• Hi. I broke my second toe on my right foot two days ago and I feel so low and really can’t seem to pick myself up. With the whole Xmas thing coming up I had runs scheduled to keep me sane and now I don’t even have that. The docs told me it could take up to 6 weeks before I can try to run again. I feel that people around me don’t understand and keep telling me to get perspective and it’s only a few weeks. Anyway I just wanted to post my frustrations and feelings. Xxx 
  • TTTT ✭✭✭
    Hi Sam, I totally understand, I am 14 weeks post surgery with a return to walk running (max 3 mins running) in January, till two weeks ago it was not certain that I would run again. I read masses about running, and started training my husband, watching him improve has been amazing motivation to do my physio. Can you use a cross trainer or a bike trainer? It is not the same but at least you are at the gym and speaking to people. Keep looking forward, but as my GP said sticking your head under the duvet, as long as you come out again, is perfectly reasonable behaviour.
  • Sam, what you are feeling is totally normal*. Ignore the idiots. You've just lost your stress relief at a stressful time. If you can possibly get out into natural surroundings for a bit each day that might help. Can you get your foot into supportive shoes and walk? If there a park/natural area anywhere near? If so, get out for a walk, even if you actually bundle up and get to the park and then sit and read or listed to music or something. If you're able/allowed to cycle, get out on the bike. If nothing else, drive/get driven somewhere you can be in green surroundings - it does help (or at least it helped me).

    (*Speaking from experience - I broke my ankle a couple of years back and it was hell nor being able to run)

  • Hey TT and Debra. Thank you so much for your responses. So comforting to know there are people out there who understand and don’t patronise. If I here the word perspective again I think I’ll scream. I do understand getting perspective and there are worse things that can happen and are happening but right now in my tiny little world this is rubbish and I’m trying to rationalise. I have literally been moping about all day.....and then I just got up and went out and my friend took me out to the shops to get me out. It helped. I’m trying to keep the nagging voices away and to think in a small matter of weeks I’ll be ok again...although running fitness will be impacted and god knows about weight. I can’t seim or bike yet as it’s still too painful. I’m hoping in a few days I will. I was so geared up to do my usual Xmas morn run as well....just not meant to be this year. Thank you for listening and wishing you well over Xmas too x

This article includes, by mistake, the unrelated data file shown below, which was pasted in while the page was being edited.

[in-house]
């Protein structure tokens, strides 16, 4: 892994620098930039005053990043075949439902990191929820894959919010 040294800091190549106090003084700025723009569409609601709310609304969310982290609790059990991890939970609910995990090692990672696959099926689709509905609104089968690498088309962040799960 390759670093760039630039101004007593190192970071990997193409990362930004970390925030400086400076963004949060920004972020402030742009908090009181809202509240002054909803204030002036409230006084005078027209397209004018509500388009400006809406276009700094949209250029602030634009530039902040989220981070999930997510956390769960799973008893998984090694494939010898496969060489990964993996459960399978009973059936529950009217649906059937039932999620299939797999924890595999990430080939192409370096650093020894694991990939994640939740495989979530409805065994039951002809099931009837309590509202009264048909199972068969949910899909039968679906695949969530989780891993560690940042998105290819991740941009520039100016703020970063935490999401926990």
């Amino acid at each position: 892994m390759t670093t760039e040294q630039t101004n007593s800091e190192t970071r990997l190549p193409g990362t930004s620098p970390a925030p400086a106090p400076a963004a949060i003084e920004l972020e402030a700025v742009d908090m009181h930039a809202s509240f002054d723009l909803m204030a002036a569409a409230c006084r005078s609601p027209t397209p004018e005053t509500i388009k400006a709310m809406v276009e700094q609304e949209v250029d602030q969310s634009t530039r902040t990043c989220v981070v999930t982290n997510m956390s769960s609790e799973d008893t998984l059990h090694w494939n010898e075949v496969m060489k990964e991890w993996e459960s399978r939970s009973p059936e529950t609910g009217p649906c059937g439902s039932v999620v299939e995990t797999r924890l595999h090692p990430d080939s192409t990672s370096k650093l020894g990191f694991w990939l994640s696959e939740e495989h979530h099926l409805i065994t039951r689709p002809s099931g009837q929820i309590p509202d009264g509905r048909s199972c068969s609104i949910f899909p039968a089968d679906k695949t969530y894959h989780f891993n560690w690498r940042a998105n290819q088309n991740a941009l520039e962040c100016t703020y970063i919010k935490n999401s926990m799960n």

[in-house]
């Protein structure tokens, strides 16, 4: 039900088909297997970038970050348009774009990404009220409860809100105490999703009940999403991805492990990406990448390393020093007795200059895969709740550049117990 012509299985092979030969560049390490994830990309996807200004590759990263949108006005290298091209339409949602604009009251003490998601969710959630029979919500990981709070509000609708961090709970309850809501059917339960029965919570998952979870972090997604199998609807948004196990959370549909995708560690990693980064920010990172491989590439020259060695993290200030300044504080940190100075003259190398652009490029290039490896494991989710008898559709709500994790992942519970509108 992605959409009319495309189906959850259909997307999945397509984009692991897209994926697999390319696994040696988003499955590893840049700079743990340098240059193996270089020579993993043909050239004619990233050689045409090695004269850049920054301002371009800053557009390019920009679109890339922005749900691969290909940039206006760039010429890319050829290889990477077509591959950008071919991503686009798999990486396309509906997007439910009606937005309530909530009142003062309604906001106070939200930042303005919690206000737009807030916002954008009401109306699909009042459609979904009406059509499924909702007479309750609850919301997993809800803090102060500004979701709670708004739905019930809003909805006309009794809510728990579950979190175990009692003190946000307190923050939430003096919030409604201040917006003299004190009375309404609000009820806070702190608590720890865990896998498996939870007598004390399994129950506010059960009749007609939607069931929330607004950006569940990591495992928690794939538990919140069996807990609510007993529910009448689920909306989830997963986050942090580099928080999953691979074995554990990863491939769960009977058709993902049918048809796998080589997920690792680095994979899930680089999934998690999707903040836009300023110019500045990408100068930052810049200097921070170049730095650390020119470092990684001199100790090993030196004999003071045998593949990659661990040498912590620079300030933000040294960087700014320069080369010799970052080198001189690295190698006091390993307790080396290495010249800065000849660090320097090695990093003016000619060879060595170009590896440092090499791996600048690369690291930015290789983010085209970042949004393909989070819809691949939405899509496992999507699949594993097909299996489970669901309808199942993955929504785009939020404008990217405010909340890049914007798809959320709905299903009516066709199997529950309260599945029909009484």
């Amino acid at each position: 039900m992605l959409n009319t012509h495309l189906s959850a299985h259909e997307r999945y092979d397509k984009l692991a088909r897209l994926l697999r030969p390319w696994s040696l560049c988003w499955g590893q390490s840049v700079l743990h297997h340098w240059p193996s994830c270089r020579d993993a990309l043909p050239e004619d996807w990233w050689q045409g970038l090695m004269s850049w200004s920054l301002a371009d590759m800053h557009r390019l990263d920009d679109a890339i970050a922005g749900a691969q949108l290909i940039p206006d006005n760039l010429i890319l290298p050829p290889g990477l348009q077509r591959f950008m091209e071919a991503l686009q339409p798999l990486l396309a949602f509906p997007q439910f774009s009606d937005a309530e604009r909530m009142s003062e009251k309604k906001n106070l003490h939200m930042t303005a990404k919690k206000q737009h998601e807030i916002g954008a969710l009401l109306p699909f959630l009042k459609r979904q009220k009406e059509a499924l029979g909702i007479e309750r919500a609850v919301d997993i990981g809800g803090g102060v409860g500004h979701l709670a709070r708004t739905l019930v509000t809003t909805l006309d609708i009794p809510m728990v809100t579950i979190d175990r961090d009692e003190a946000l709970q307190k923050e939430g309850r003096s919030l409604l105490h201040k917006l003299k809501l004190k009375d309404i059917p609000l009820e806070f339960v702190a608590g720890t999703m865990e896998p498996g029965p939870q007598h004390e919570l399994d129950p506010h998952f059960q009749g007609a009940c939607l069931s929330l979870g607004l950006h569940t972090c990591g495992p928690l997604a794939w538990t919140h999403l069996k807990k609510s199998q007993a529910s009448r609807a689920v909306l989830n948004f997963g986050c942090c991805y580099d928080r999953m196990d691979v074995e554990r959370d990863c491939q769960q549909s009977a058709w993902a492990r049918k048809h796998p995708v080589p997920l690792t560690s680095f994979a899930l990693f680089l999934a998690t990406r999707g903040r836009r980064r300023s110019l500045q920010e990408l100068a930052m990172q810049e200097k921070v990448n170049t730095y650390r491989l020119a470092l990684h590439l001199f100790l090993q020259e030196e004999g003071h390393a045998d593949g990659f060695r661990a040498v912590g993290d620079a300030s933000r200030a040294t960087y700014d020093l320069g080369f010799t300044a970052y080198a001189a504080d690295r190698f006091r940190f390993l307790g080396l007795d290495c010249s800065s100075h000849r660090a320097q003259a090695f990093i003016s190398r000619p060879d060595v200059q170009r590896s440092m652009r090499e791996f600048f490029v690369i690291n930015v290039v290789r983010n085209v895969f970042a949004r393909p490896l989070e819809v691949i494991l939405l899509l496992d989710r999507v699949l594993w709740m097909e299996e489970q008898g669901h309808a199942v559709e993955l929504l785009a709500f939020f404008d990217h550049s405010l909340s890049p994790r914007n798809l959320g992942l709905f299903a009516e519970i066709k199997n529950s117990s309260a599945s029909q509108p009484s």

• Sam, any chance you can persuade someone to take you to one of the parkruns that's happening on Christmas Day, so you can volunteer there? Being out among people who will (a) appreciate you ('cos you're volunteering) and (b) sympathise with you (because they understand what it's like not being able to run) could be really helpful. If you're anywhere near Croydon I'll happily make use of you at Lloyd parkrun, and I'm sure that wherever you are, if there's a local parkrun and its holding a Christmas Day run, they would say the same, so if you -can- get there, email them and say you're available but need something you can do sitting down.
  • Hi Debra. I’m afraid I’m not near to Croydon - currently in oxford due to drive back home to Staffordshire this morning (have been holding off going back as felt needed to weather this storm as much as I could before going back to be around people who really won’t understand why I’m being like this.) I think your idea of joining in with a park run is very good and thought provoking.  It also makes me think that I would like to help more with like minded people too. I ran my first marathon this year at the age of 40 and I did it in memory of my Mum who passed away in 2015 and suffered with her own demons - I ran for British heart foundation and MIND. Just something like this triggers such underlying emotions that it really shows how much I rely on running as my mind medicine (I like to call it) and how quickly your thoughts can change. I’m heading back home shortly. Going to take deep breaths and keep rationalising in my head that this is a temporary glitch. Thank you thank you for your support and hope you are fit and well. X
  • Sam, hope the drive is uneventful. Yes, I'm fit and well at the moment (recently ran a 10-marathons-in-10-days challenge), but I've had several injuries in the past (mostly due to non-running accidents) that have stopped me from running for periods of 2-6 months. Volunteering at parkrun really helped me during those times (I'm an Event Director, so I volunteer all the time anyway, and it's great, but when I've been unable to run, it has been extra-important).